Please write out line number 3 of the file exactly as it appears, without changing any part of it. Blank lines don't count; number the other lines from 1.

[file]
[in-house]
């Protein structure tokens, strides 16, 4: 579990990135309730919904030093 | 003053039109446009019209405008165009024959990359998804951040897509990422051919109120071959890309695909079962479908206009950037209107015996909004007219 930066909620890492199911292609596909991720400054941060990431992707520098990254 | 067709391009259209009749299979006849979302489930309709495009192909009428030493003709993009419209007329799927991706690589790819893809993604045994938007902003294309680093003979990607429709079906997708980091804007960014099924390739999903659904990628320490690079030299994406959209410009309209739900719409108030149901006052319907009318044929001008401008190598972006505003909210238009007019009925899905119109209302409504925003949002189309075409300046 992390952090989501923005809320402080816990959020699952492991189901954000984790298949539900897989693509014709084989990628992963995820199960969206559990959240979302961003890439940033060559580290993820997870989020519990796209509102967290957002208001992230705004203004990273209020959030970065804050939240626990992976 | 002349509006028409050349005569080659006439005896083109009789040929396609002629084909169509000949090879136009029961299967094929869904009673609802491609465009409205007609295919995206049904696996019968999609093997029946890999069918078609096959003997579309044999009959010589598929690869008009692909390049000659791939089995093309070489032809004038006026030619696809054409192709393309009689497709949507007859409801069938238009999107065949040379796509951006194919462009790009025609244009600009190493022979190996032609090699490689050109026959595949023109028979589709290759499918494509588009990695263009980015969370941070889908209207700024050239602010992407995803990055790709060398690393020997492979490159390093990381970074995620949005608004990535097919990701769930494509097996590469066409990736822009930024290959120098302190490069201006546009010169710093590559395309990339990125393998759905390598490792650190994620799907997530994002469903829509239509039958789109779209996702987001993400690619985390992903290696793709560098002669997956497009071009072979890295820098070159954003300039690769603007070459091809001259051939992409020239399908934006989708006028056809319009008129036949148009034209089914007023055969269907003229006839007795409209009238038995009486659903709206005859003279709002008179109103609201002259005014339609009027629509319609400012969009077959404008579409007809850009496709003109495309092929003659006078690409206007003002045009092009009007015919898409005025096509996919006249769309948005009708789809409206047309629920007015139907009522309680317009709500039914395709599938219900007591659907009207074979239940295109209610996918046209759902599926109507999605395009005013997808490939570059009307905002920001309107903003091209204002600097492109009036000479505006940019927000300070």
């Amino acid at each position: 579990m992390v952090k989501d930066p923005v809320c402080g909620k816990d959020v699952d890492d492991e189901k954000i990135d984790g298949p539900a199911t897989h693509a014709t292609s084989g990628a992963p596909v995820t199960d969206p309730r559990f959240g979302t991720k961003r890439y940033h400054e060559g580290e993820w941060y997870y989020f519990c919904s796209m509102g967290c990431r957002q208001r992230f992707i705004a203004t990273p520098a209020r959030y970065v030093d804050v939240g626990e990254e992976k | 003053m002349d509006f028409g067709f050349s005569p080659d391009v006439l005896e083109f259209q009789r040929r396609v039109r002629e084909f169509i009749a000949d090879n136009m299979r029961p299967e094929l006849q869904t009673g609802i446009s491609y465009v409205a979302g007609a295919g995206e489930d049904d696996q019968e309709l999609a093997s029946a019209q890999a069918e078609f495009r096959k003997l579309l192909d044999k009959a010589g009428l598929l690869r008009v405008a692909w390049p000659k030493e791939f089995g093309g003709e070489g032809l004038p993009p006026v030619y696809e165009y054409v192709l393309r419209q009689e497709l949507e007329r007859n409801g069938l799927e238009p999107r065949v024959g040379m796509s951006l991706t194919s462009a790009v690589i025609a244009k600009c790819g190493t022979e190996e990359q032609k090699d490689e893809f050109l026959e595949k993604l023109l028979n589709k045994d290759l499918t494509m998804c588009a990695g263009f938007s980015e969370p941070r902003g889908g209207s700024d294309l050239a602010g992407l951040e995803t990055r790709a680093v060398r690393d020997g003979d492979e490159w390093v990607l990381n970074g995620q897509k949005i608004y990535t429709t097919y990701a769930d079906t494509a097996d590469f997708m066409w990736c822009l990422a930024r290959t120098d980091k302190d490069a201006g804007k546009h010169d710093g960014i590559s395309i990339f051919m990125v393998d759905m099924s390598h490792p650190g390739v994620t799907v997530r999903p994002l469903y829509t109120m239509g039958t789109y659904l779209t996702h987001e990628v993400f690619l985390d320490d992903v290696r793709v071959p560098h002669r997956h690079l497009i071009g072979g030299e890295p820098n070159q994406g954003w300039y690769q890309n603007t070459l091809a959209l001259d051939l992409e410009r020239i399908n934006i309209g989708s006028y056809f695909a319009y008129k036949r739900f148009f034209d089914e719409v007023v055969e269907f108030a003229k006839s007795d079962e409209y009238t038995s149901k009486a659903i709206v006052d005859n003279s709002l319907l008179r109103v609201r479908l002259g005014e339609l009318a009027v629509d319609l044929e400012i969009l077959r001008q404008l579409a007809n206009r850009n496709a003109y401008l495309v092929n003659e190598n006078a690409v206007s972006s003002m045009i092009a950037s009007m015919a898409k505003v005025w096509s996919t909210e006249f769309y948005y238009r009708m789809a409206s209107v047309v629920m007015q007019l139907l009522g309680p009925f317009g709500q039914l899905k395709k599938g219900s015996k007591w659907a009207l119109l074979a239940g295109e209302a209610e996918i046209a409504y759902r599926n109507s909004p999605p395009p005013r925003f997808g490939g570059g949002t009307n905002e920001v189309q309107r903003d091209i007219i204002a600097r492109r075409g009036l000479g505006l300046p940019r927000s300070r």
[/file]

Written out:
């Amino acid at each position: 579990m992390v952090k989501d930066p923005v809320c402080g909620k816990d959020v699952d890492d492991e189901k954000i990135d984790g298949p539900a199911t897989h693509a014709t292609s084989g990628a992963p596909v995820t199960d969206p309730r559990f959240g979302t991720k961003r890439y940033h400054e060559g580290e993820w941060y997870y989020f519990c919904s796209m509102g967290c990431r957002q208001r992230f992707i705004a203004t990273p520098a209020r959030y970065v030093d804050v939240g626990e990254e992976k | 003053m002349d509006f028409g067709f050349s005569p080659d391009v006439l005896e083109f259209q009789r040929r396609v039109r002629e084909f169509i009749a000949d090879n136009m299979r029961p299967e094929l006849q869904t009673g609802i446009s491609y465009v409205a979302g007609a295919g995206e489930d049904d696996q019968e309709l999609a093997s029946a019209q890999a069918e078609f495009r096959k003997l579309l192909d044999k009959a010589g009428l598929l690869r008009v405008a692909w390049p000659k030493e791939f089995g093309g003709e070489g032809l004038p993009p006026v030619y696809e165009y054409v192709l393309r419209q009689e497709l949507e007329r007859n409801g069938l799927e238009p999107r065949v024959g040379m796509s951006l991706t194919s462009a790009v690589i025609a244009k600009c790819g190493t022979e190996e990359q032609k090699d490689e893809f050109l026959e595949k993604l023109l028979n589709k045994d290759l499918t494509m998804c588009a990695g263009f938007s980015e969370p941070r902003g889908g209207s700024d294309l050239a602010g992407l951040e995803t990055r790709a680093v060398r690393d020997g003979d492979e490159w390093v990607l990381n970074g995620q897509k949005i608004y990535t429709t097919y990701a769930d079906t494509a097996d590469f997708m066409w990736c822009l990422a930024r290959t120098d980091k302190d490069a201006g804007k546009h010169d710093g960014i590559s395309i990339f051919m990125v393998d759905m099924s390598h490792p650190g390739v994620t799907v997530r999903p994002l469903y829509t109120m239509g039958t789109y659904l779209t996702h987001e990628v993400f690619l985390d320490d992903v290696r793709v071959p560098h002669r997956h690079l497009i071009g072979g030299e890295p820098n070159q994406g954003w300039y690769q890309n603007t070459l091809a959209l001259d051939l992409e410009r020239i399908n934006i309209g989708s006028y056809f695909a319009y008129k036949r739900f148009f034209d089914e719409v007023v055969e269907f108030a003229k006839s007795d079962e409209y009238t038995s149901k009486a659903i709206v006052d005859n003279s709002l319907l008179r109103v609201r479908l002259g005014e339609l009318a009027v629509d319609l044929e400012i969009l077959r001008q404008l579409a007809n206009r850009n496709a003109y401008l495309v092929n003659e190598n006078a690409v206007s972006s003002m045009i092009a950037s009007m015919a898409k505003v005025w096509s996919t909210e006249f769309y948005y238009r009708m789809a409206s209107v047309v629920m007015q007019l139907l009522g309680p009925f317009g709500q039914l899905k395709k599938g219900s015996k007591w659907a009207l119109l074979a239940g295109e209302a209610e996918i046209a409504y759902r599926n109507s909004p999605p395009p005013r925003f997808g490939g570059g949002t009307n905002e920001v189309q309107r903003d091209i007219i204002a600097r492109r075409g009036l000479g505006l300046p940019r927000s300070r």